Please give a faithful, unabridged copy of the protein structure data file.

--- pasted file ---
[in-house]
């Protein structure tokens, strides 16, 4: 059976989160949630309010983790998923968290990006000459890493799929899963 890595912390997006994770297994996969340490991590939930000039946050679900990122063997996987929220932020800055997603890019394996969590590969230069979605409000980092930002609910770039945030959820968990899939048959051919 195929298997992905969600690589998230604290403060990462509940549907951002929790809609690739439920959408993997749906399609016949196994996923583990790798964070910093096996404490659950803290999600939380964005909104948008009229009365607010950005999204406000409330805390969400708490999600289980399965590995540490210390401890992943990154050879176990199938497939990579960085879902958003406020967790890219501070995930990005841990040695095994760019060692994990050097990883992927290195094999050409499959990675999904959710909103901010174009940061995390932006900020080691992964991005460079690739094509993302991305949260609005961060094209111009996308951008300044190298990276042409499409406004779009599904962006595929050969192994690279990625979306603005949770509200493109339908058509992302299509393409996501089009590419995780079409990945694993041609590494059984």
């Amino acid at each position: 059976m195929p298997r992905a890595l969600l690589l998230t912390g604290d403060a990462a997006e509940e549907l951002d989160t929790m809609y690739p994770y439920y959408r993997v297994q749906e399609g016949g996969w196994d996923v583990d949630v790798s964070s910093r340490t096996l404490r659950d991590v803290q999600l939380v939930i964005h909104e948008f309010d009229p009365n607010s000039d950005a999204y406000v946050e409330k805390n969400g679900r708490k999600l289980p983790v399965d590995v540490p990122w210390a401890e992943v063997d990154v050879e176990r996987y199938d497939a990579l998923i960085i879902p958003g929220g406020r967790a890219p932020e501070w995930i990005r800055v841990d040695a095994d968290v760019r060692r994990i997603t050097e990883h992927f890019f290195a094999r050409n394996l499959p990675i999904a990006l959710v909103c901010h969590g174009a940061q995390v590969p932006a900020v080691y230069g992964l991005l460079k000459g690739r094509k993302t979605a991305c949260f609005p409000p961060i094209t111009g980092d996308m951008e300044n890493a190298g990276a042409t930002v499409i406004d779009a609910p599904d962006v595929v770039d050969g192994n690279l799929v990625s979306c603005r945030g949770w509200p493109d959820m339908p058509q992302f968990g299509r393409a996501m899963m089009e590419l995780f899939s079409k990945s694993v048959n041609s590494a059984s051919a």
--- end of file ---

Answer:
[in-house]
């Protein structure tokens, strides 16, 4: 059976989160949630309010983790998923968290990006000459890493799929899963 890595912390997006994770297994996969340490991590939930000039946050679900990122063997996987929220932020800055997603890019394996969590590969230069979605409000980092930002609910770039945030959820968990899939048959051919 195929298997992905969600690589998230604290403060990462509940549907951002929790809609690739439920959408993997749906399609016949196994996923583990790798964070910093096996404490659950803290999600939380964005909104948008009229009365607010950005999204406000409330805390969400708490999600289980399965590995540490210390401890992943990154050879176990199938497939990579960085879902958003406020967790890219501070995930990005841990040695095994760019060692994990050097990883992927290195094999050409499959990675999904959710909103901010174009940061995390932006900020080691992964991005460079690739094509993302991305949260609005961060094209111009996308951008300044190298990276042409499409406004779009599904962006595929050969192994690279990625979306603005949770509200493109339908058509992302299509393409996501089009590419995780079409990945694993041609590494059984």
């Amino acid at each position: 059976m195929p298997r992905a890595l969600l690589l998230t912390g604290d403060a990462a997006e509940e549907l951002d989160t929790m809609y690739p994770y439920y959408r993997v297994q749906e399609g016949g996969w196994d996923v583990d949630v790798s964070s910093r340490t096996l404490r659950d991590v803290q999600l939380v939930i964005h909104e948008f309010d009229p009365n607010s000039d950005a999204y406000v946050e409330k805390n969400g679900r708490k999600l289980p983790v399965d590995v540490p990122w210390a401890e992943v063997d990154v050879e176990r996987y199938d497939a990579l998923i960085i879902p958003g929220g406020r967790a890219p932020e501070w995930i990005r800055v841990d040695a095994d968290v760019r060692r994990i997603t050097e990883h992927f890019f290195a094999r050409n394996l499959p990675i999904a990006l959710v909103c901010h969590g174009a940061q995390v590969p932006a900020v080691y230069g992964l991005l460079k000459g690739r094509k993302t979605a991305c949260f609005p409000p961060i094209t111009g980092d996308m951008e300044n890493a190298g990276a042409t930002v499409i406004d779009a609910p599904d962006v595929v770039d050969g192994n690279l799929v990625s979306c603005r945030g949770w509200p493109d959820m339908p058509q992302f968990g299509r393409a996501m899963m089009e590419l995780f899939s079409k990945s694993v048959n041609s590494a059984s051919a």